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In many technical products – from car engines to loudspeakers – components made from so-called ferroelectric materials can be found. Due to their special properties, they make up the basis constituent of transducers and sensors. However, the ferroelectric materials in use today often contain lead. In the search for lead-free alternatives, neutron diffraction techniques can be of help. The ability of neutrons to deeply penetrate materials can be used to great advantage, while facilitating the investigation of large samples.
Piezoelectric materials make it possible to convert energy from mechanical to electrical and vice versa. In ferroelectrics, a subgroup of piezoelectrics, the electric polarisation can be switched by means of an external electric field. Ferroelectric ceramics find extensive applications as actuators, sensors or transducers, for example in fuel injectors, loudspeakers, microphones, strain gauges, ultrasound transducers for medical imaging or materials testing, sonar equipment, piezo motors and guitars. Additional electronic applications include capacitors and ferroelectric RAMs.
Technical ferroelectrics are typically based on lead zirconate titanate (PbZr1-xTixO3 or PZT for short). The piezoelectric properties depend on the crystallographic structure – that is the arrangement of the atoms in the material. In particular the electric field-induced strain or field-induced polarisation – can be tuned by varying the titanium/zirconium ratio or adding doping elements for titanium and zirconium (such as iron) or lead (such as lanthanum). At room temperature, lead zirconate titanates with a high zirconium content exhibit a rhombohedral structure, while titanium-rich samples have a tetragonal symmetry (Fig. 1). In so-called phase diagrams, which display the structures of PZT depending on composition, the rhombohedral and tetragonal phase regions are separated by the so-called morphotropic phase boundary.
In recent years, the toxicity of lead oxide and its high vapour pressure during processing initiated a search for alternative lead-free, environmentally-friendly piezoelectric materials. In this respect, materials based on the system Bi0.5Na0.5TiO3 -BaTiO3-K0.5Na0.5NbO3 (BNT-BT-KNN) are quite promising. Similar to PZT, the phase diagram of the system BNT-BT-KNN also shows a morphotropic phase boundary, separating a rhombohedral and a tetragonal phase.
Fig 2: Structure of 92% Bi0.5Na0.5TiO3 – 6% BaTiO3 – 2% K0.5Na0.5NbO3 at an electric field of 6 kV/mm. View along the crystallographic  direction. The distorted octahedra (with titanium/niobium atoms at the centre and oxygen atoms at the corners) are highlighted.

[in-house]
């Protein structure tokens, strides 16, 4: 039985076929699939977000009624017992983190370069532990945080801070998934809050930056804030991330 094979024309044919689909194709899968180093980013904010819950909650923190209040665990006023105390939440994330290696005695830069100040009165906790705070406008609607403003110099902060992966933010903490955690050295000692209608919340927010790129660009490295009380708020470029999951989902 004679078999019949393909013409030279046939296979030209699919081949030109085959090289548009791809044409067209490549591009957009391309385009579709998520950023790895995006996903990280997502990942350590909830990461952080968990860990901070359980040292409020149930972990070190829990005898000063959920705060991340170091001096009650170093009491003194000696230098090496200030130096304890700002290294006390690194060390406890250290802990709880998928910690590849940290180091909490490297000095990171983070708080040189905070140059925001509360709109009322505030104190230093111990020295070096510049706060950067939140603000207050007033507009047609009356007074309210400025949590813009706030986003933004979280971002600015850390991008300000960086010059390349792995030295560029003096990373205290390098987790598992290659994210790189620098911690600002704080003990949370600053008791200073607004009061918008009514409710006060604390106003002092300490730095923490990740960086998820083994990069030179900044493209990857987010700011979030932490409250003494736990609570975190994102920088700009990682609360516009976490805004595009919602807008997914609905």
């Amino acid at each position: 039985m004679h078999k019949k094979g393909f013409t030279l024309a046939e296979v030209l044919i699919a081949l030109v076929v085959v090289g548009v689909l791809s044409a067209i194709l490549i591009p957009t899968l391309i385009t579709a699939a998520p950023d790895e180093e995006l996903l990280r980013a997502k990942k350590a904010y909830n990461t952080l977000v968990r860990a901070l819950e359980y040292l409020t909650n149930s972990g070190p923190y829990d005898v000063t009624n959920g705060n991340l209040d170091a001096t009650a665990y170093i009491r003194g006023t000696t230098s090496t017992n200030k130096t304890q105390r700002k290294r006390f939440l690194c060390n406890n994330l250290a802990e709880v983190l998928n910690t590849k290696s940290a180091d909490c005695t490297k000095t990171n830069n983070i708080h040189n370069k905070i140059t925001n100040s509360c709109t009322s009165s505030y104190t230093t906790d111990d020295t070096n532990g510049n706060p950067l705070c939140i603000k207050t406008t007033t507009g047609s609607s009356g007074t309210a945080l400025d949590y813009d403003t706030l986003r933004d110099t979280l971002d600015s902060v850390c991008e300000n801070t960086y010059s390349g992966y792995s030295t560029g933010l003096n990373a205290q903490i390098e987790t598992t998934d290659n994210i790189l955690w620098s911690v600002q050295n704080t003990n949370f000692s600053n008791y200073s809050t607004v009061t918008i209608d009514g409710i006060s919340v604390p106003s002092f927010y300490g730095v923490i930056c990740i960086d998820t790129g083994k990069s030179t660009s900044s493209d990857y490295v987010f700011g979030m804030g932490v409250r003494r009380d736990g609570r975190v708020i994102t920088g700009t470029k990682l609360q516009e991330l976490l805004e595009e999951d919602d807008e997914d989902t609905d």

For both systems PZT and BNT-BT-KNN, it is well known that compositions around the morphotropic phase boundary exhibit outstanding piezoelectric properties. Despite an abundance of research on these materials, controversy on the structure at the morphotropic phase boundary for both systems PZT and BNT-BT-KNN still exists. In particular, the structural changes occurring during the the re-orientation of the polarization under the influence of an electric field are debated. Knowledge of these structural changes is of crucial importance in the understanding of the mechanisms of the re-orientation or “poling” process.
Neutron diffraction studies on technical ferroelectrics under electric field enable investigations to be carried out into the structural changes under poling conditions. As an example, in two compositions of the system BNT-BT-KNN, the large field-induced macroscopic strain could be explained by a phase transformation during the poling process . In both cases, the transition to a rhombohedral phase was identified by corresponding superlattice reflections, arising from a superstructure due to the tilting of the oxygen octahedra around titanium or niobium atoms (Fig. 2,3).
In general, various contributions to the ferroelectric response should be considered, such as atomic displacements, domain switching processes and structural phase transformations. Based on this knowledge, materials with optimised properties for distinct applications can be designed, such as actuators with very high field-induced strain.
Neutron diffraction is advantageous with respect to X-ray diffraction for a precise localization of oxygen atoms. The large penetration depths of neutrons permit the study of large bulk samples such as technical actuators. In addition, the large penetration depths of neutrons facilitate experimental setups whereby samples can be investigated using different directions of the applied electric field with respect to the incident beam and/or different temperatures.
 M. Hinterstein, M. Knapp, M. Hoelzel, Wook Jo, A. Cervellino, H. Ehrenberg, H. Fuess, “Field induced phase transition in lead-free 0.92BNT-0.06BT-0.02 KNN”, J. Appl. Cryst. vol. 43, pp. 1314-1321, 2010.